The practice of getting Swiss watches cases hallmarked in British assay offices was effectively stopped from 1 January 1888 by the Merchandise Marks Act. During the period from 1874 to 1887 when it did happen, only a minority of imported Swiss watches, of high quality where the extra expense was worthwhile, were hallmarked in this way, so it is quite unusual to find a nineteenth century Swiss watch with British hallmarks. British hallmarking of all imported gold and silver watch cases became compulsory from 1 June 1907. See Foreign Watches with British Hallmarks for more details about this.
Search for UK's Oldest Longines
From 6 March to 28 May 2017 Longines held a competition to find the oldest Longines watch in the United Kingdom and I entered this watch. At the end of March 2018 I was notified that my watch had been shortlisted, and that an event was be held on Friday 18 May at the Longines Boutique in central London for the winner to be announced. All the owners of watches on the shortlist were invited to a champagne reception at the Boutique for the announcement, followed by a slap up lunch at a posh Mayfair restaurant.
My watch won the competition! There were some great entries, but none came even close to my watch in age, the next oldest was dated 1907, a cool 30 years later than mine. (But you might not have heard about the competition and have an earlier Longines in the UK; if you do, please let me know – but it's too late to win the competition sorry!)
When I had previously inquired about this watch, Longines were unable to tell me exactly when it was shipped to Baume in the UK, but due to the competition they had another wider search in the archives and found the relevant entry; the watch was invoiced to Baume on 11 August 1877.
The image below shows the watch in a display case at the Longines London Boutique on Oxford St in Mayfair, London, on 18 May 2018. It's now safely back in Cheshire with me so unfortunately you won't be able to pop in and see it. The image shows the new hallmarked sterling silver bow, it looks so much better than the brass bow that was fitted when I got the watch. The display label reads:
HISTORY OF THE WATCH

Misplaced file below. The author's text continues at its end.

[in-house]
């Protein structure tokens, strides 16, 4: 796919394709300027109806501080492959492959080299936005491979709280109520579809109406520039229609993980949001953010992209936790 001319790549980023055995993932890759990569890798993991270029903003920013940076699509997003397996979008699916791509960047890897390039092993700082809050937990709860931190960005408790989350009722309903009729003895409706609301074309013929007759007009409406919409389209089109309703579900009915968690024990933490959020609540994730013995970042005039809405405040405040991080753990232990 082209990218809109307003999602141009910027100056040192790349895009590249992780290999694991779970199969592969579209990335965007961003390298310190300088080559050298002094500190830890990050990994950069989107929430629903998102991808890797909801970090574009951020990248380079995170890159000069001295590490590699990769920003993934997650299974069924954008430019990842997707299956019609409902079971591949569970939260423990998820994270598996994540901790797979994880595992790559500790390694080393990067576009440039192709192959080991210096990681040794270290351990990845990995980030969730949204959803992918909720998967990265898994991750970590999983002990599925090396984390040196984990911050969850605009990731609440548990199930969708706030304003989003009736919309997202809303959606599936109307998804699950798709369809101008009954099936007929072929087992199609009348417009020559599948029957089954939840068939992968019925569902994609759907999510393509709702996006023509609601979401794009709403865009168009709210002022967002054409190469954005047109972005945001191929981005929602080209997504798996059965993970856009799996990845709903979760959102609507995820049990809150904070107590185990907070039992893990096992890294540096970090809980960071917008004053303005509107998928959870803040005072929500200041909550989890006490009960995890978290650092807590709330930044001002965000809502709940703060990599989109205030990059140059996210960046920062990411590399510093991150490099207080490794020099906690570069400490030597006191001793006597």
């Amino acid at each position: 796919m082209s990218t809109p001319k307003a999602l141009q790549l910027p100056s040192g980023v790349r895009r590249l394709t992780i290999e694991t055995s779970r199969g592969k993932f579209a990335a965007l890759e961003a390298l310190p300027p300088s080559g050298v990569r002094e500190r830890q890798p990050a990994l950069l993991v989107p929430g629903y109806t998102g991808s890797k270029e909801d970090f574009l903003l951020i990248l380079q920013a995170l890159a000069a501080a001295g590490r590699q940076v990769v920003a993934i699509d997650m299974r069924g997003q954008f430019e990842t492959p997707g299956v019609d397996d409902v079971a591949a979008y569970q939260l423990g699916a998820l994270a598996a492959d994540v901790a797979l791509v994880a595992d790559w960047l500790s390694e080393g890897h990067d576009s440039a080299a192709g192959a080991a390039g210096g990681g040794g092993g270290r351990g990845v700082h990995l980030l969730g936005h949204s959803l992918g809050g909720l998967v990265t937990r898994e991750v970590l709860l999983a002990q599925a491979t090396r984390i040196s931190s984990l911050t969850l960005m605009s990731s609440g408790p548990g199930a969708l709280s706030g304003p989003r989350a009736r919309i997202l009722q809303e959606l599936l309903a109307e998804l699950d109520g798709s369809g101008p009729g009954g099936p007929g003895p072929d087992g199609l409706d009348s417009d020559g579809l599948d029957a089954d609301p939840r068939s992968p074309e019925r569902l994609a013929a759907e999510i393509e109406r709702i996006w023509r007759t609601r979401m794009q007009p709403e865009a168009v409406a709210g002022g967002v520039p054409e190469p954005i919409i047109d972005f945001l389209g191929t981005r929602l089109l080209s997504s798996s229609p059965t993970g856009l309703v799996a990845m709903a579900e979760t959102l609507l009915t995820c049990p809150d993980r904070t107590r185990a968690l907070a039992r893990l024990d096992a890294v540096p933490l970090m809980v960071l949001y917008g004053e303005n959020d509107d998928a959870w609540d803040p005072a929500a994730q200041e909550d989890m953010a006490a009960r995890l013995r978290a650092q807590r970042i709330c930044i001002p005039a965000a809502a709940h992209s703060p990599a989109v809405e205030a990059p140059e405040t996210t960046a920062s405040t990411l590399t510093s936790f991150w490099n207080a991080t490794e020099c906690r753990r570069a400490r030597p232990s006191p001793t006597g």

0.925 silver open face pocket watch. It is fitted with a Longines manually wound mechanical movement, calibre 19B. It was invoiced on 11 August 1877 to the company Baume & Co., which was at that time our agent for the UK.
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Longines Wristwatch Lugs
Most early wristwatches have fixed wire lugs, simple pieces of wire soldered to the case. Longines wristwatches usually have very distinctive swinging lugs.
The design of these lugs was registered by Longines in 1907. The drawings shown here are from Longines through time : The story of the watch by Stéphanie Lachat.
A tube soldered to the watch case carries a bar that the lugs, which are made from a loop of wire that has widened ends with holes for the bar, are attached to. The bar though the tube usually does not move due to friction, so the lugs swing on it, and the holes in the lugs get bigger through wear until they fall off.
The wristwatch shown here was made in 1910 and invoiced to Baume & Co. in London in February 1911. When I got it the lugs were badly worn and one had been replaced by an incorrectly shaped piece. This was my first attempt at repairing them; not perfect but I was in a bit of a rush because I wanted to wear the watch a few days later during my visit to the Longines factory. The wristwatch is described as part of my visit to the Longines Museum.
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Longines Wristwatch Movements
In this section I show some early wristwatch movements. These are mostly 13 ligne, which makes a good size man's watch.
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Longines Calibre 13.34
Introduced in 1910, the Longines 13.34 savonnette movement was used in many wristwatches during the Great War. The number 13.34 shows that is a 13 ligne movement, the unique number 34 after the decimal place identifies the savonnette layout. At the same time a Lépine version was also introduced, the calibre 13.33.
Often they do not carry the name Longines visibly, but the movements are quite easy to identify. The calibre number 13.34 is stamped on the top of the bottom plate and is visible next to the escape wheel. If you click on either of the pictures here and get an enlarged view you should be able to see the 13.34, just inside the case screw next to a copper coloured dot that is the end of a dial foot.
You should also be able to make out on the 18 jewel movement the "B & Co." mark of Baume & Co. who were Longines agent in the UK for many years.
The shape of the plates and bridges is very distinctive. The 18 jewel movement has the top plate that is most often seen, with individual cocks for the third, fourth and escape wheels.